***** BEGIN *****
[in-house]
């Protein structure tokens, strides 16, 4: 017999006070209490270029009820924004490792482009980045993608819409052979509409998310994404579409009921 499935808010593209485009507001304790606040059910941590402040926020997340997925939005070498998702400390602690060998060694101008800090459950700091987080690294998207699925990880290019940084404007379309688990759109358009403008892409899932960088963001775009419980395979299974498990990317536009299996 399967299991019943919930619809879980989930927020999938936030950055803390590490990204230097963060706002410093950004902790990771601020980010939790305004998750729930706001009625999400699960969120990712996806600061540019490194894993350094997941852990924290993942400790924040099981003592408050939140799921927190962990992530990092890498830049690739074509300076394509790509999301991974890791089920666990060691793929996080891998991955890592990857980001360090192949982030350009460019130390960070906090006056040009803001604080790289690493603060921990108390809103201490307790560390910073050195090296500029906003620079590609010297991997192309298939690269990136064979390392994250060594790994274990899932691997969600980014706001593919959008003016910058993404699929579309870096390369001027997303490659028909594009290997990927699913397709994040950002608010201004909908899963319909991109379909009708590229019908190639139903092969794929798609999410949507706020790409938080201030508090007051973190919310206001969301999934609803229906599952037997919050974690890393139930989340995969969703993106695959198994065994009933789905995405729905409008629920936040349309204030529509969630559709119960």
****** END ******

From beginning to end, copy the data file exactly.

[in-house]
């Protein structure tokens, strides 16, 4: 017999006070209490270029009820924004490792482009980045993608819409052979509409998310994404579409009921 499935808010593209485009507001304790606040059910941590402040926020997340997925939005070498998702400390602690060998060694101008800090459950700091987080690294998207699925990880290019940084404007379309688990759109358009403008892409899932960088963001775009419980395979299974498990990317536009299996 399967299991019943919930619809879980989930927020999938936030950055803390590490990204230097963060706002410093950004902790990771601020980010939790305004998750729930706001009625999400699960969120990712996806600061540019490194894993350094997941852990924290993942400790924040099981003592408050939140799921927190962990992530990092890498830049690739074509300076394509790509999301991974890791089920666990060691793929996080891998991955890592990857980001360090192949982030350009460019130390960070906090006056040009803001604080790289690493603060921990108390809103201490307790560390910073050195090296500029906003620079590609010297991997192309298939690269990136064979390392994250060594790994274990899932691997969600980014706001593919959008003016910058993404699929579309870096390369001027997303490659028909594009290997990927699913397709994040950002608010201004909908899963319909991109379909009708590229019908190639139903092969794929798609999410949507706020790409938080201030508090007051973190919310206001969301999934609803229906599952037997919050974690890393139930989340995969969703993106695959198994065994009933789905995405729905409008629920936040349309204030529509969630559709119960």